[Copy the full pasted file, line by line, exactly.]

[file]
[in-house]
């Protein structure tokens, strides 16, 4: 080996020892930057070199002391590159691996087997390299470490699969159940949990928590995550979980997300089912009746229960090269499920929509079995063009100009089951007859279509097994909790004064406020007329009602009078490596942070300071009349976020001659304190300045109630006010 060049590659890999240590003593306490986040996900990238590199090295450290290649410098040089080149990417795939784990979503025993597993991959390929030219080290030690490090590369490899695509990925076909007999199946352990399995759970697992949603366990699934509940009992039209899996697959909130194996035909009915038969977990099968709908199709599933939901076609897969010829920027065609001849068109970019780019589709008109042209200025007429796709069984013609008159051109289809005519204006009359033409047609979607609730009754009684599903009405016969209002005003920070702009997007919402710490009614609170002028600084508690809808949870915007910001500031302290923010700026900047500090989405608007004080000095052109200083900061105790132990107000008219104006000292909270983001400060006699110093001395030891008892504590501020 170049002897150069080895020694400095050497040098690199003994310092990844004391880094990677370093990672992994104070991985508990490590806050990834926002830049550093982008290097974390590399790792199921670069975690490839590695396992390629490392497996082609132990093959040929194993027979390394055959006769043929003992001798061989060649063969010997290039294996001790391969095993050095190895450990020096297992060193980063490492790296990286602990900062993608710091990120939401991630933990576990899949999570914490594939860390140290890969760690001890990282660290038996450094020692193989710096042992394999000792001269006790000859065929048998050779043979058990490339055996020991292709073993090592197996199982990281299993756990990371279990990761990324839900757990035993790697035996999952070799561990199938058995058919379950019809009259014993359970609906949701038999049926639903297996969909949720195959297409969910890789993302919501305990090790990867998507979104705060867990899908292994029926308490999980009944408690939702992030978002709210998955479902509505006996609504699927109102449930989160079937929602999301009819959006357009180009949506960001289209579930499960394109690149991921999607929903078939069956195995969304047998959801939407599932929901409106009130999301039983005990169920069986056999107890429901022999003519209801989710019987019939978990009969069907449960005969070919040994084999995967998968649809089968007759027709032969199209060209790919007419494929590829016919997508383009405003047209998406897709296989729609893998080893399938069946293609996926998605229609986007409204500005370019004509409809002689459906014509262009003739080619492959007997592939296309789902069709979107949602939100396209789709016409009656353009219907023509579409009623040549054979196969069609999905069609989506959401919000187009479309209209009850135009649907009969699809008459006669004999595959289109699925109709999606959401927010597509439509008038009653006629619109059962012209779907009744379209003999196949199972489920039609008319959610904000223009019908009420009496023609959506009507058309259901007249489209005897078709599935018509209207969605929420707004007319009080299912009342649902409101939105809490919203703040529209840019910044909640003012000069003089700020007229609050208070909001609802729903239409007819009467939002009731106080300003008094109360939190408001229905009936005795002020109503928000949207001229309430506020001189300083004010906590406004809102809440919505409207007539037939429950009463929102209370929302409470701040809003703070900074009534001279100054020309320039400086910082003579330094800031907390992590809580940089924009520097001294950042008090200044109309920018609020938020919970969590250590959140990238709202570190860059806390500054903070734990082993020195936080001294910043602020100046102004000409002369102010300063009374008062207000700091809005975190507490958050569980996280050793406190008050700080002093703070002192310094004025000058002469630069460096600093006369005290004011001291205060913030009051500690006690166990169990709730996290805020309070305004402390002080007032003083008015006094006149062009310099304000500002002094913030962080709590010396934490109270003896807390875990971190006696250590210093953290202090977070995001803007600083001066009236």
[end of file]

[in-house]
């Protein structure tokens, strides 16, 4: 080996020892930057070199002391590159691996087997390299470490699969159940949990928590995550979980997300089912009746229960090269499920929509079995063009100009089951007859279509097994909790004064406020007329009602009078490596942070300071009349976020001659304190300045109630006010 060049590659890999240590003593306490986040996900990238590199090295450290290649410098040089080149990417795939784990979503025993597993991959390929030219080290030690490090590369490899695509990925076909007999199946352990399995759970697992949603366990699934509940009992039209899996697959909130194996035909009915038969977990099968709908199709599933939901076609897969010829920027065609001849068109970019780019589709008109042209200025007429796709069984013609008159051109289809005519204006009359033409047609979607609730009754009684599903009405016969209002005003920070702009997007919402710490009614609170002028600084508690809808949870915007910001500031302290923010700026900047500090989405608007004080000095052109200083900061105790132990107000008219104006000292909270983001400060006699110093001395030891008892504590501020 170049002897150069080895020694400095050497040098690199003994310092990844004391880094990677370093990672992994104070991985508990490590806050990834926002830049550093982008290097974390590399790792199921670069975690490839590695396992390629490392497996082609132990093959040929194993027979390394055959006769043929003992001798061989060649063969010997290039294996001790391969095993050095190895450990020096297992060193980063490492790296990286602990900062993608710091990120939401991630933990576990899949999570914490594939860390140290890969760690001890990282660290038996450094020692193989710096042992394999000792001269006790000859065929048998050779043979058990490339055996020991292709073993090592197996199982990281299993756990990371279990990761990324839900757990035993790697035996999952070799561990199938058995058919379950019809009259014993359970609906949701038999049926639903297996969909949720195959297409969910890789993302919501305990090790990867998507979104705060867990899908292994029926308490999980009944408690939702992030978002709210998955479902509505006996609504699927109102449930989160079937929602999301009819959006357009180009949506960001289209579930499960394109690149991921999607929903078939069956195995969304047998959801939407599932929901409106009130999301039983005990169920069986056999107890429901022999003519209801989710019987019939978990009969069907449960005969070919040994084999995967998968649809089968007759027709032969199209060209790919007419494929590829016919997508383009405003047209998406897709296989729609893998080893399938069946293609996926998605229609986007409204500005370019004509409809002689459906014509262009003739080619492959007997592939296309789902069709979107949602939100396209789709016409009656353009219907023509579409009623040549054979196969069609999905069609989506959401919000187009479309209209009850135009649907009969699809008459006669004999595959289109699925109709999606959401927010597509439509008038009653006629619109059962012209779907009744379209003999196949199972489920039609008319959610904000223009019908009420009496023609959506009507058309259901007249489209005897078709599935018509209207969605929420707004007319009080299912009342649902409101939105809490919203703040529209840019910044909640003012000069003089700020007229609050208070909001609802729903239409007819009467939002009731106080300003008094109360939190408001229905009936005795002020109503928000949207001229309430506020001189300083004010906590406004809102809440919505409207007539037939429950009463929102209370929302409470701040809003703070900074009534001279100054020309320039400086910082003579330094800031907390992590809580940089924009520097001294950042008090200044109309920018609020938020919970969590250590959140990238709202570190860059806390500054903070734990082993020195936080001294910043602020100046102004000409002369102010300063009374008062207000700091809005975190507490958050569980996280050793406190008050700080002093703070002192310094004025000058002469630069460096600093006369005290004011001291205060913030009051500690006690166990169990709730996290805020309070305004402390002080007032003083008015006094006149062009310099304000500002002094913030962080709590010396934490109270003896807390875990971190006696250590210093953290202090977070995001803007600083001066009236």